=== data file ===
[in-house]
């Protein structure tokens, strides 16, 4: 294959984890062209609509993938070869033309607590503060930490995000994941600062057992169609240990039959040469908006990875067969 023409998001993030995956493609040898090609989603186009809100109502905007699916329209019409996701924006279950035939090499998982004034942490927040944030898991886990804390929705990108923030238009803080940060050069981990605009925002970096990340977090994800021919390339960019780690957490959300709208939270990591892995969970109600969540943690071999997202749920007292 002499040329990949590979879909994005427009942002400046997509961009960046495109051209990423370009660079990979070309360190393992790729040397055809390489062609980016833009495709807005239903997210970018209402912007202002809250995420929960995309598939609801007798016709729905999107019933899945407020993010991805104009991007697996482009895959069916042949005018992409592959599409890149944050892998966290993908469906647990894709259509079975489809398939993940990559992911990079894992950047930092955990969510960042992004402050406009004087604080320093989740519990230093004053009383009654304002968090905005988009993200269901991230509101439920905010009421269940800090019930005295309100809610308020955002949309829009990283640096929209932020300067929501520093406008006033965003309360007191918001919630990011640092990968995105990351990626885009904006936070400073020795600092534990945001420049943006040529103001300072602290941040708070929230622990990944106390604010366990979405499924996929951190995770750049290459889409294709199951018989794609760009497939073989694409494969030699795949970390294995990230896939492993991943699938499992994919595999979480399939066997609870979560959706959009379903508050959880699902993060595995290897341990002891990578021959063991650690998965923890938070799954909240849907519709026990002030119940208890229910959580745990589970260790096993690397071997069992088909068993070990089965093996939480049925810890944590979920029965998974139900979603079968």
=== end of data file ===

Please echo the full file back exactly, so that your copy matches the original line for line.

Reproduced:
[in-house]
């Protein structure tokens, strides 16, 4: 294959984890062209609509993938070869033309607590503060930490995000994941600062057992169609240990039959040469908006990875067969 023409998001993030995956493609040898090609989603186009809100109502905007699916329209019409996701924006279950035939090499998982004034942490927040944030898991886990804390929705990108923030238009803080940060050069981990605009925002970096990340977090994800021919390339960019780690957490959300709208939270990591892995969970109600969540943690071999997202749920007292 002499040329990949590979879909994005427009942002400046997509961009960046495109051209990423370009660079990979070309360190393992790729040397055809390489062609980016833009495709807005239903997210970018209402912007202002809250995420929960995309598939609801007798016709729905999107019933899945407020993010991805104009991007697996482009895959069916042949005018992409592959599409890149944050892998966290993908469906647990894709259509079975489809398939993940990559992911990079894992950047930092955990969510960042992004402050406009004087604080320093989740519990230093004053009383009654304002968090905005988009993200269901991230509101439920905010009421269940800090019930005295309100809610308020955002949309829009990283640096929209932020300067929501520093406008006033965003309360007191918001919630990011640092990968995105990351990626885009904006936070400073020795600092534990945001420049943006040529103001300072602290941040708070929230622990990944106390604010366990979405499924996929951190995770750049290459889409294709199951018989794609760009497939073989694409494969030699795949970390294995990230896939492993991943699938499992994919595999979480399939066997609870979560959706959009379903508050959880699902993060595995290897341990002891990578021959063991650690998965923890938070799954909240849907519709026990002030119940208890229910959580745990589970260790096993690397071997069992088909068993070990089965093996939480049925810890944590979920029965998974139900979603079968």